And how do these students feel about leaving their homes? Unlike students who are from the many European countries and neighbours slightly further away, students from the USA, Asia, he Middle East, Australia and Africa might have a hard time with homesickness. They are simply unable to hop on a plane and fly home for a long week end to see family and friends. If they don’t make friends in their new city and university, they might feel isolated and sad. Sometimes students feel secure in a clique of their countrymen, which is of course good, but they might make very little progress in learning English because they hardly need to speak it in these groups. Equally, the other students might feel that they are ignored by a cultural clique which communicates in a language which is not the commonly spoken one at uni. It’s really a catch 22.



Image source here.

Culture Shock

Then there is the very well known effect of culture shock. Keele University in the UK describes this phenomenon:

Culture shock is the physical and emotional discomfort suffered when a person moves to live in another country or place that is different from their place of origin.

There are five stages to culture shock/stress

  1. Honeymoon stage
  2. Hostility stage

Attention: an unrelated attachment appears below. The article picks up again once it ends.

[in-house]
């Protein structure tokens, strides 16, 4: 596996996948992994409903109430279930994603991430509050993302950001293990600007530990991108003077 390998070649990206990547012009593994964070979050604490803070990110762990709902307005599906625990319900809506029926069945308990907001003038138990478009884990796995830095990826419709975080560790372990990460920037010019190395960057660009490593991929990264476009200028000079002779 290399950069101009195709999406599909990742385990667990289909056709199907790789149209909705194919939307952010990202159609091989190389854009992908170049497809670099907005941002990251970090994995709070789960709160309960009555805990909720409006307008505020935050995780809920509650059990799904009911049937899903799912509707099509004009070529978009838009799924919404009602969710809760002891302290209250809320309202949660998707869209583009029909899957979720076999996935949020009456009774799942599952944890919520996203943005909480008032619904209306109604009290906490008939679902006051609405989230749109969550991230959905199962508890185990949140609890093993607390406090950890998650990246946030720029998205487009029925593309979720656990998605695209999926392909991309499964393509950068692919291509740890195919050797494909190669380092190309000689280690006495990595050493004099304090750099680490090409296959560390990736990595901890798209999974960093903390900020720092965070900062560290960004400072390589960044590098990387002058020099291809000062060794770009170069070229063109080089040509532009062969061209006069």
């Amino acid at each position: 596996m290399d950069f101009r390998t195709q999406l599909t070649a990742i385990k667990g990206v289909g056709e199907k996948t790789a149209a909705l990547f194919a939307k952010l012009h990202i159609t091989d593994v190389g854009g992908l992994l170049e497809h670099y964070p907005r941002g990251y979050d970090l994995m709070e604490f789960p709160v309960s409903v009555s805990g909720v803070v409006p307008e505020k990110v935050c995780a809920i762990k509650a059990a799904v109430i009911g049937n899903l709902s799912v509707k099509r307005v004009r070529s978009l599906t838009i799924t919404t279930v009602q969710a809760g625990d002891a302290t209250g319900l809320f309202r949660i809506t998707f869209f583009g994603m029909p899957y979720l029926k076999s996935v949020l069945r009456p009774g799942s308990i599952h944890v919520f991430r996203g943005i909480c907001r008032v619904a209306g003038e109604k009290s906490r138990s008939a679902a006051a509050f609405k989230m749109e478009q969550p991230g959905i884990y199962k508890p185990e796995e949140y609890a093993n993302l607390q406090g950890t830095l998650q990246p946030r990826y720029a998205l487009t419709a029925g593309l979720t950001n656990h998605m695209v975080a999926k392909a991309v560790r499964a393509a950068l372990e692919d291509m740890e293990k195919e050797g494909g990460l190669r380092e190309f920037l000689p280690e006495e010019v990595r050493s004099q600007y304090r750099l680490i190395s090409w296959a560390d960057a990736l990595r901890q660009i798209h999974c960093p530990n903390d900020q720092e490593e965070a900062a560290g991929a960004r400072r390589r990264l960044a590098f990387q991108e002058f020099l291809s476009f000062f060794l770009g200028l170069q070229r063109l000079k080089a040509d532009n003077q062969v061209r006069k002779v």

3. Adjustment
  4. Home stage
  5. Re-entry Shock or Reverse Culture Shock

Signs and Symptoms of Culture Shock

  • Sadness, loneliness
  • Preoccupation with health; aches and pains
  • Disturbed sleep pattern
  • Mood changes; depression, mood swings, anger, irritability.
  • Unwilling to interact with others, withdrawal
  • Loss of identity
  • Lack of confidence and reduced abilities
  • Feelings of paranoia

We have probably all experienced some degree of culture shock during foreign travels or if we have moved countries and it can intensify when one is expected to perform, deliver and learn under these difficult circumstances.


Help and Counseling

Personally, I have now come to the conclusion that in order for any academic institution which embraces diversity and breadth of culture amongst students, there needs to be an offer of counseling for both the students and the teachers. (And many universities already do this but there is always room for improvement.)

Students who have come from abroad and feel stress, overwhelmed or simply that something is not right, should have the help of a professional counselor, support groups and special aid. The cultural differences are a special area, that differ from the usual mental health support which universities have in place. Cultural groups, unions and support networks can be a great resource, too!

At the same time, tutors would benefit from seminars where they can learn how to better teach students from a very different culture and with language barriers as well as how to make sure there is a healthy balance in the classroom where everyone feels welcome and can let their ideas be heard. Perhaps a person who originates from a different culture (or even a senior student) can give insights on the mentality, expectations and communication options which would positively affect the classroom experience.

What’s your take?

Writing this, I wonder what experiences my colleagues have had with this? Have you taught students where culture was a positive or challenging component? Have you overcome such barriers or found good methods to connect to the students and help them connect to their classmates? I am eager to hear your opinions!